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  • WA.SS.C4.9-10.3
Civics Course Resources
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CC BY
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In Washington, a stand-alone high school civics course is required by a new state law.

A statewide sub-committee of OSPI's Social Studies Cadre and Walter Parker, Professor of Social Studies Education, University of Washington, drafted this list of resources in hopes that it will be useful to schools needing to create such a course or update an existing course. It is a work-in-progress.

Subject:
Social Science
Political Science
Material Type:
Teaching/Learning Strategy
Author:
Barbara Soots
Walter Parker
Jerry Price
Jerry Price
Washington OSPI OER Project
Date Added:
01/02/2020
Clickbait - Who's It For?
Conditional Remix & Share Permitted
CC BY-NC-SA
Rating
3.0 stars

Students will be able to identify what is clickbait, and how it is used once the viewer engages. This lesson is part of a media unit curated at our Digital Citizenship website called "Who Am I Online?"

Subject:
Communication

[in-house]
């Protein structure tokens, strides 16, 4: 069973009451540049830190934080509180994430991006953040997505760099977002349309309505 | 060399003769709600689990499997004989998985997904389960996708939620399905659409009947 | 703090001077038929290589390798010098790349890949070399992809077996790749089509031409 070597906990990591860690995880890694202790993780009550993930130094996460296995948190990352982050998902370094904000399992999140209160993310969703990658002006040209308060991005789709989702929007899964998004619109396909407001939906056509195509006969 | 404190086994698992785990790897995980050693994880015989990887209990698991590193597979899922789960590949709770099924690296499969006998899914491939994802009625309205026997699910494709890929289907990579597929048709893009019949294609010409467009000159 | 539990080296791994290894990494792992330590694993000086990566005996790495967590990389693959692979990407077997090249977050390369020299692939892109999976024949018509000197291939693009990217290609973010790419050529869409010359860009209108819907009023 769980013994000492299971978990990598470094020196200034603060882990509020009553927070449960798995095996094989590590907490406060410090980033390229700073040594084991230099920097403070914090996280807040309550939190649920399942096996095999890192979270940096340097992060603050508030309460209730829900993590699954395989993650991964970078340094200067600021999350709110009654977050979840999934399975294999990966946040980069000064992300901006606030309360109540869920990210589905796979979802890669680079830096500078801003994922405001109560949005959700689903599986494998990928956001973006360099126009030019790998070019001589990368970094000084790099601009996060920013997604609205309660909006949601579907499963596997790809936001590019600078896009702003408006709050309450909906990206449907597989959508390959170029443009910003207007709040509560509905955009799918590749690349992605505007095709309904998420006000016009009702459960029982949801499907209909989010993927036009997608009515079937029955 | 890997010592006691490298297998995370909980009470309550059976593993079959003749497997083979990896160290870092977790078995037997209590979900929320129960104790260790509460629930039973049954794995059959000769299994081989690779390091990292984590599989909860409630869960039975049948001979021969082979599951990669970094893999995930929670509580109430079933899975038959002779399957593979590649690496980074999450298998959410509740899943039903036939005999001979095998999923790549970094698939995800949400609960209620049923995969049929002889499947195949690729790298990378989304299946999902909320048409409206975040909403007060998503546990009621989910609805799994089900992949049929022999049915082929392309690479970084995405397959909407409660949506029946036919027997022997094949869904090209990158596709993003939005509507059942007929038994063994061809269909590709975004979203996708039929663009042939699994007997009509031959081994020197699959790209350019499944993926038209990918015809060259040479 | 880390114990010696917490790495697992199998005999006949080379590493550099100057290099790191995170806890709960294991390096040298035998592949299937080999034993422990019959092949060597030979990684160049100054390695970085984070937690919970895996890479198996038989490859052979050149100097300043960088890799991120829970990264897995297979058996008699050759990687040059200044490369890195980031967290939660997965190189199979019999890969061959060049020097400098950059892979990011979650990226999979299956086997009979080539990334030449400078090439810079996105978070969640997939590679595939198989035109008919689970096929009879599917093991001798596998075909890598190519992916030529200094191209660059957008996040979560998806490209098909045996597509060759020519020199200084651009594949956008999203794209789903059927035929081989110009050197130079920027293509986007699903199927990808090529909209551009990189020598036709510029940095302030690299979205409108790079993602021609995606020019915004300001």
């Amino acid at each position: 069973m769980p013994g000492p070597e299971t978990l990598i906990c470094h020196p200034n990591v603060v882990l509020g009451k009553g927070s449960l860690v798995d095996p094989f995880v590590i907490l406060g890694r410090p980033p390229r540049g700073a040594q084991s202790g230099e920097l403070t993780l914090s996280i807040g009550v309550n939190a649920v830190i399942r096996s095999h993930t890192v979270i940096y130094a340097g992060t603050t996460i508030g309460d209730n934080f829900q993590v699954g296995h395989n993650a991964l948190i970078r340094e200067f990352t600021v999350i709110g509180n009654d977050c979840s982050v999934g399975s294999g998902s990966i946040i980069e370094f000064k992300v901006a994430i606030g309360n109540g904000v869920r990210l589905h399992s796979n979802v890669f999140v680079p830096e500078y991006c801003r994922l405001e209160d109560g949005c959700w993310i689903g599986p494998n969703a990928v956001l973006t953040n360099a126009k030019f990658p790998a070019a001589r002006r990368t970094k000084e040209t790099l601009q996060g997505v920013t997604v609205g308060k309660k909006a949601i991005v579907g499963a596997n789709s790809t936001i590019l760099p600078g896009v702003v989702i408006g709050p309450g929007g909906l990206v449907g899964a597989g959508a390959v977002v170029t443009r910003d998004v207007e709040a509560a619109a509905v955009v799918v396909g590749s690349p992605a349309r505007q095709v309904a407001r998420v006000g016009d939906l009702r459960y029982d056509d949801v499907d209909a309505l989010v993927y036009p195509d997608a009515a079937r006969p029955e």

Marketing
Educational Technology
Material Type:
Activity/Lab
Lesson Plan
Author:
Beth Clothier
John Sadzewicz
Dana John
Angela Anderson
Date Added:
06/13/2020
Engaging Students Regarding Events at U.S. Capitol
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CC BY
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At OSPI, part of our mission is to prepare students for civic engagement throughout their lives. We believe our schools must engage and empower students, from an early age, with opportunities to participate in civil conversations, examples of effective civic engagement, and tools to find peaceful solutions to community problems.OSPI’s Social Studies and Social-Emotional Learning teams have put together resources for educators, families, and students to help with these difficult conversations.

Subject:
U.S. History
Political Science
Material Type:
Teaching/Learning Strategy
Author:
Kari Tally
Barbara Soots
Washington OSPI OER Project
Jerry Price
Date Added:
01/11/2021
Identifying Media Bias in News Sources
Unrestricted Use
CC BY
Rating
3.5 stars

Identifying Media Bias in News Sources through activites using relevant news sources to answer the following essential question:Why is this important and relevant today?Students are engaging with a growing number of news sources and must develop skills to interpret what they see and hear.Media tells stories with viewpoints and biases that shape our worldviews.Students must become critical consumers of media which is essential for being an informed citizen.

Subject:
Journalism
Educational Technology
English Language Arts
Composition and Rhetoric
Reading Foundation Skills
Reading Informational Text
Political Science
Material Type:
Activity/Lab
Assessment
Homework/Assignment
Lesson Plan
Reading
Student Guide
Teaching/Learning Strategy
Author:
Sandra Stroup
Sally Drendel
Greg Saum
Heidi Morris
Date Added:
10/13/2019